The show takes on one interior designer, who is either an overtly gay man with a funny accent or a good looking young woman who wears knee length dresses over slacks, and a mess of a house. Add fifty or sixty competent tradespeople and see what happens in an hour. It’s not pretty. They knock over paint, trip over each other, run with sharp objects, and hey presto, the messy house is transformed. It’s like The Block only faster.
Because I’m such an avid viewer, I think I can pass on a few decorating hints.
First, wallpaper at least one wall in every room. Seriously. Use a different, noisy pattern for each.
Always use a glass-topped table in your dining room because the see-through effect makes the room look bigger. Don’t worry if the sound and feel of china on glass puts your teeth on edge. Your room looks bigger and you can always eat in front of TV if you want to be sensitive.
When you remove your built-in robes, replace them with wardrobes containing less than half the hanging space you had. This also makes the room look bigger.
Make sure each made-over room is a separate entity with no relation to the adjoining rooms.
Ignore carpet underlay, skirting boards in strange colours, and purple painted ceilings. Don’t worry about having red or yellow doors opening into a blue room or vice versa. No one notices.
If you have a room with a beautiful polished wooden floor, cover it with a stone patterned lino. This is because you need a change.
Buy thirty more cushions than you can ever possibly use and then toss them all over the beds and the chairs. This brightens any décor you might be unsure of.
Where you have wall space, hang a picture of anything. Too many anythings are better than one fabulous picture.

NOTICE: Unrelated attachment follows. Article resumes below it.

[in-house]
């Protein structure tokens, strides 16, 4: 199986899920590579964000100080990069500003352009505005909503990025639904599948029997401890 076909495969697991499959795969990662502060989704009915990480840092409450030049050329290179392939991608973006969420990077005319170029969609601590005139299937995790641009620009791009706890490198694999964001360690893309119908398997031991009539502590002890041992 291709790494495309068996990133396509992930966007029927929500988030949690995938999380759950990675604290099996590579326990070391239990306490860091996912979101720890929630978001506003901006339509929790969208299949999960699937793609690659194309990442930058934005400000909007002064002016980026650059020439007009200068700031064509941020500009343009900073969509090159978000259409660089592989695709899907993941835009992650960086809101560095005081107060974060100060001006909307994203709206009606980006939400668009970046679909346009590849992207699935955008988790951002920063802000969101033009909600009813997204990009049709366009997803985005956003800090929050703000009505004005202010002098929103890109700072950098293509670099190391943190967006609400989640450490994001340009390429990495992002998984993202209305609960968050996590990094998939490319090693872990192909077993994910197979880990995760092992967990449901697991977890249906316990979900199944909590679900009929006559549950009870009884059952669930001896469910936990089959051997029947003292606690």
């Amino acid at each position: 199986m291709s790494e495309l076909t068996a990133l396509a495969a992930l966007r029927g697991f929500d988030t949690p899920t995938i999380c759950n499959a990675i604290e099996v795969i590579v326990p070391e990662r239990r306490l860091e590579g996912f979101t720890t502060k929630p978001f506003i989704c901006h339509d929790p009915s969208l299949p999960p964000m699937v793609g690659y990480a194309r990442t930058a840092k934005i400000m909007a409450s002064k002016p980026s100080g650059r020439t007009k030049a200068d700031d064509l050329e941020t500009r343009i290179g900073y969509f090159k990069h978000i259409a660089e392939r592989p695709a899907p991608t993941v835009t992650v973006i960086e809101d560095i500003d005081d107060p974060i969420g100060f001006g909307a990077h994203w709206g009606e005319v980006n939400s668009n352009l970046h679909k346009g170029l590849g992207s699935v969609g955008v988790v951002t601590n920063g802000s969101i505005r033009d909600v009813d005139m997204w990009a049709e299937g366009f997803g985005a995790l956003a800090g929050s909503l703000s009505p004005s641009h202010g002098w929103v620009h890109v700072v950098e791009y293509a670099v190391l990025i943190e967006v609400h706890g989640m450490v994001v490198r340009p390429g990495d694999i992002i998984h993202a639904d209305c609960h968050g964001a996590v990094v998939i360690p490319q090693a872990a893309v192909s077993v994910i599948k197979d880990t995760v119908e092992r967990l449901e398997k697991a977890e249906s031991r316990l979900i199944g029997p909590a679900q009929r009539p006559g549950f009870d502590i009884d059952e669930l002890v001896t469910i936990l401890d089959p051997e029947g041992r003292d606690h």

Always, always, pattern your curtains in the same colours as the wallpapers. Never use plain fabrics in any room. Ever. Not even for cushions and throws. More is more and less is boring.
Black is back, especially for every room as long as you balance it with a bright colour on a feature wall as well as wallpaper.
Buy lots of things. Things and things and things, like a painted bird-cage with a cactus inside to put in a lost corner, candles, stones, shells, or a beaded curtain in the kitch-in. That’s how you say kitchen in England. This makes sense when you see how to load a kitchen counter top.
Don’t keep your fridge in the kitch-in if you have an adjoining room, and make sure the washing machine is near the kitch-in sink.
Oh, and don’t forget that little girls have pink rooms and little boys have blue and black. Did I mention you can’t have too much black?
We’re so boring in Australia. I can’t speak for everyone but I’ve always had white skirtings, door surrounds, and doors. I have never thought of separating each room by a different coloured carpet. I think fridges are quite useful in kitchens and I like my washing machine in the laundry. I know. I know. I’m a Capricorn and we’re not very imaginative.
I wish we could get this team here to compete on The Block. The English already know about sea-grass wallpaper and things and things and things. They’d beat the East Coast trendies here hollow.